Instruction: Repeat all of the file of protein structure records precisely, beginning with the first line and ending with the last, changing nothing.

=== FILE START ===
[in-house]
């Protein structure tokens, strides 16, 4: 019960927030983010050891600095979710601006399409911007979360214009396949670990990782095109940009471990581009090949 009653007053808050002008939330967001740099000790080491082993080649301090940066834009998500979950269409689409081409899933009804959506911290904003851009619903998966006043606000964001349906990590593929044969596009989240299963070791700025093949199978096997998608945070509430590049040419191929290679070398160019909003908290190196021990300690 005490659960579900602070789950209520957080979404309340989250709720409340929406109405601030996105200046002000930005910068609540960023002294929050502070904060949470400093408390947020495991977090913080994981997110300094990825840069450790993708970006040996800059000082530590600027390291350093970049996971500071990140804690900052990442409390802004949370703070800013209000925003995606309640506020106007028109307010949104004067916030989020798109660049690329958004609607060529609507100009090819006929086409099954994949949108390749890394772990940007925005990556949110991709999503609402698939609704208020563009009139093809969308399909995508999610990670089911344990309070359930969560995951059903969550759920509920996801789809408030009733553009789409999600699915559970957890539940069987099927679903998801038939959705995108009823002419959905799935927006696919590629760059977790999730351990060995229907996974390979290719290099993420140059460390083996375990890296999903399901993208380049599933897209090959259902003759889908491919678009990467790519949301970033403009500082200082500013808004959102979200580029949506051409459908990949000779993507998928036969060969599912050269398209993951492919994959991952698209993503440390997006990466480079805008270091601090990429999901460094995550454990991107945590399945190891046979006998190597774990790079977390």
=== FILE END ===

[in-house]
């Protein structure tokens, strides 16, 4: 019960927030983010050891600095979710601006399409911007979360214009396949670990990782095109940009471990581009090949 009653007053808050002008939330967001740099000790080491082993080649301090940066834009998500979950269409689409081409899933009804959506911290904003851009619903998966006043606000964001349906990590593929044969596009989240299963070791700025093949199978096997998608945070509430590049040419191929290679070398160019909003908290190196021990300690 005490659960579900602070789950209520957080979404309340989250709720409340929406109405601030996105200046002000930005910068609540960023002294929050502070904060949470400093408390947020495991977090913080994981997110300094990825840069450790993708970006040996800059000082530590600027390291350093970049996971500071990140804690900052990442409390802004949370703070800013209000925003995606309640506020106007028109307010949104004067916030989020798109660049690329958004609607060529609507100009090819006929086409099954994949949108390749890394772990940007925005990556949110991709999503609402698939609704208020563009009139093809969308399909995508999610990670089911344990309070359930969560995951059903969550759920509920996801789809408030009733553009789409999600699915559970957890539940069987099927679903998801038939959705995108009823002419959905799935927006696919590629760059977790999730351990060995229907996974390979290719290099993420140059460390083996375990890296999903399901993208380049599933897209090959259902003759889908491919678009990467790519949301970033403009500082200082500013808004959102979200580029949506051409459908990949000779993507998928036969060969599912050269398209993951492919994959991952698209993503440390997006990466480079805008270091601090990429999901460094995550454990991107945590399945190891046979006998190597774990790079977390």